While laparoscopy remains the gold standard for the diagnosis of PID and pelvic masses, its use may not be readily available or justified in screening patients with vague symptoms. It is invasive, costly, time-consuming, results in scarring, and requires the small but real risk of general anesthesia. The advantage of laparoscopy, however, is the ability to reveal other pathologic conditions that have been misdiagnosed as PID. In one study, 12% of patients diagnosed with PID revealed other pathologic findings during laparoscopy, such as appendicitis or endometriosis.6 Another advantage of laparoscopy is the ability to intraoperatively intervene in a pathologic process, such as the untwisting or resection of a torsed ovary, drainage of an abscess, or appendectomy.
Clinical indications for performing pelvic ultrasound include:
Acute pelvic pain
Acute pelvic inflammatory disease
Evaluation of pelvic or adnexal masses
ACUTE PELVIC PAIN
Acute pelvic pain in women is a common complaint in the emergency or ambulatory care setting. The differential diagnosis is vast. Although life-threatening conditions such as ectopic pregnancy are in the differential, the majority of patients can be treated and discharged home. While the definitive evaluation of these patients ultimately may involve CT, pelvic sonography is the diagnostic imaging modality indicated in their initial evaluation.
This entity should be considered in the differential diagnosis of any woman with lower abdominal pain (Table 16-2). Ovarian torsion is a GYN emergency that can result in both reproductive and hormonal compromise if not promptly diagnosed and treated. Because the diagnosis is often elusive and sufficiently delayed, detorsion of the ovary is rarely an option. A twisting of the ovarian attachments through the utero-ovarian ligament to the uterus and through the infundibulopelvic ligament to the pelvic sidewall results in congestion of the ovarian parenchyma and eventual hemorrhagic infarction from decreased ovarian blood supply.7 The “classic” symptoms of acute, severe, unilateral lower abdominal or Appendicitis Adnexal mass Pelvic mass Myoma Ectopic pregnancy Tubo-ovarian abscess Ruptured viscus pelvic pain are present only in approximately one-third of the patients with confirmed ovarian torsion. Ovarian torsion is frequently missed on the preoperative diagnosis; the two most common incorrect preoperative diagnoses are tubo-ovarian abscess (TOA) and ruptured corpus luteum cyst.8
TABLE 16-2. DIFFERENTIAL DIAGNOSIS OF OVARIAN TORSION
Torsion can occur in normal ovaries, but this would be an unusual occurrence. In general, for torsion to take place, the ovary or tube must be enlarged such as in the case of a mass or cyst as part of or immediately adjacent to the ovary or fallopian tube. These masses are thought to act as a fulcrum by which torsion can propagate. One study demonstrated that ovarian torsion was associated with palpable adnexal masses in over 90% of adults compared with only 50% of children.9 Others reported that a unilaterally enlarged ovary with small peripherally located cysts (1–6 mm) was the most common finding (56%) in young and adolescent girls.10 In 1985, it was reported that ovarian masses were associated with cases of torsion in only 50% of patients. Pregnancy appears to be a risk factor as well; 20% of all cases can be found to occur during pregnancy.8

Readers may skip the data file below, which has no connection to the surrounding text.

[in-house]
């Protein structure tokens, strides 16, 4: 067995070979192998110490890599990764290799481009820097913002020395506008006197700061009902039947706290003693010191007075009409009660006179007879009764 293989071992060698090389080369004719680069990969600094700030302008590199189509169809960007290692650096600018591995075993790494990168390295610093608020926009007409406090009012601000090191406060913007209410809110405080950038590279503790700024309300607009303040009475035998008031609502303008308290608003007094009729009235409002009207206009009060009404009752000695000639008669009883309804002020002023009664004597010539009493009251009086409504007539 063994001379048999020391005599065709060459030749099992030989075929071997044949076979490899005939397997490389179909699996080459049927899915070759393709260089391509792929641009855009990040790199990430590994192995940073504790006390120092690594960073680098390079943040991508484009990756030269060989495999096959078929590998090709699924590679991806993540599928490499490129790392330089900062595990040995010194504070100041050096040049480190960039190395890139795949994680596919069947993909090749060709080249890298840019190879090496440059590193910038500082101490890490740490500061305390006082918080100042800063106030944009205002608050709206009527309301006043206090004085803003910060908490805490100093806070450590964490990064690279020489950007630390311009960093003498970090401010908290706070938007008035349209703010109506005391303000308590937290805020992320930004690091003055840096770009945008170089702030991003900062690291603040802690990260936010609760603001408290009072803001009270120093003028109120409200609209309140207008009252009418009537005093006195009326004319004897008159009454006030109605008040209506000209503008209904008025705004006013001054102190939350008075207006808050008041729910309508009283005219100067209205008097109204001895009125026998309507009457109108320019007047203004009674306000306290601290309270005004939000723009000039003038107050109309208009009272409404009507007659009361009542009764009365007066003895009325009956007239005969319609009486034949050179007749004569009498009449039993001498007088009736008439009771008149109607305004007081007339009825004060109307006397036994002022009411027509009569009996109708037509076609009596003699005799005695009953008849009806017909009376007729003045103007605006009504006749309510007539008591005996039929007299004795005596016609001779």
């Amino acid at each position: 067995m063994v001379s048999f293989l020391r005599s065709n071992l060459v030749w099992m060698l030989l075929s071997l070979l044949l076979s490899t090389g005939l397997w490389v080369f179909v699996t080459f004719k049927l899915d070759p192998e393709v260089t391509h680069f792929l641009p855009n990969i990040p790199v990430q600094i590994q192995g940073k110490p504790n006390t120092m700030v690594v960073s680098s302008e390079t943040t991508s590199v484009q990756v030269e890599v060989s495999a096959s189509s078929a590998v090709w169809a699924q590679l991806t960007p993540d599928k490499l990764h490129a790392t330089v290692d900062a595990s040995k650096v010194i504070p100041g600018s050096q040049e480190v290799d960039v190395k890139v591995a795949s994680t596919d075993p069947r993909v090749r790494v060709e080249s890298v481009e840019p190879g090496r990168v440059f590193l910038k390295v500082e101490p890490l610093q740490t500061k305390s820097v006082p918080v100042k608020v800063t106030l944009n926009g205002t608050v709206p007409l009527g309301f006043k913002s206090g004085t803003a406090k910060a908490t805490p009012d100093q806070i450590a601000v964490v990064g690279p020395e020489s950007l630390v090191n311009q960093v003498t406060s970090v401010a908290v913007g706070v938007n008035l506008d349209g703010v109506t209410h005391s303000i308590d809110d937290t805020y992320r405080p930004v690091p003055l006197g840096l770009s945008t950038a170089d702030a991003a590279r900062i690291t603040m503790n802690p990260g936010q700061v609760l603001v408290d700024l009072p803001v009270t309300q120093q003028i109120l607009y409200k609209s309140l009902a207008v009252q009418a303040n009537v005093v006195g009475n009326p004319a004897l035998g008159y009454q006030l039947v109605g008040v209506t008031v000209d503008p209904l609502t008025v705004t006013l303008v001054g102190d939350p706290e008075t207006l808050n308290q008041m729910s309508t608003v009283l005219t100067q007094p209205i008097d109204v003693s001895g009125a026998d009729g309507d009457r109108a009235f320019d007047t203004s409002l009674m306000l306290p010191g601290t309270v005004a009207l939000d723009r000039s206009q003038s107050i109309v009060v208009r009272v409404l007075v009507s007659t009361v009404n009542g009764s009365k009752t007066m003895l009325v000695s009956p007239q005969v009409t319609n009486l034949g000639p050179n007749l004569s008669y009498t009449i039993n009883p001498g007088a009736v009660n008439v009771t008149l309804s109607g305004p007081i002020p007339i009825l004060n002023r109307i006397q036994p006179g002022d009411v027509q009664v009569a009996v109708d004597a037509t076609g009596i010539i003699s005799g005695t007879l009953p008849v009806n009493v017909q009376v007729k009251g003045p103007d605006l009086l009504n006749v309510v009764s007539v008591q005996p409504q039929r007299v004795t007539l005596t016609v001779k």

Abnormal blood flow detected by Doppler sonography is highly predictive of ovarian torsion and is therefore useful in the diagnosis of ovarian torsion. Failure to identify arterial waveforms is highly suggestive of ovarian torsion. When normal flow is detected by Doppler sonography, it does not necessarily exclude ovarian torsion. In fact, ovarian torsion is missed in 60% of these cases, and time to diagnosis is therefore delayed. In patients undergoing hormonal therapy for ovarian stimulation, the sensitivity of Doppler for ovarian torsion increases to 75%.11 Despite being intuitively similar to other organs, such as the testicle, lack of blood supply to the ovary cannot be adequately excluded using Doppler. The reason for this is twofold. First, Doppler flow may be present in one part of the ovary (peripheral or central) but not in the other because the ovary has a dual blood supply. Second, thrombosis of venous structures produces the symptoms of ovarian torsion prior to the arterial system becoming occluded. While some authors have suggested that absent blood flow on spectral Doppler and color Doppler is specific for torsion,12,13 others suggest that observing blood flow to the ovary should not be relied upon to definitively exclude this diagnosis.14 One study reported that the presence of a Doppler signal was present in 9 of 14 patients ultimately proven to have ovarian torsion.10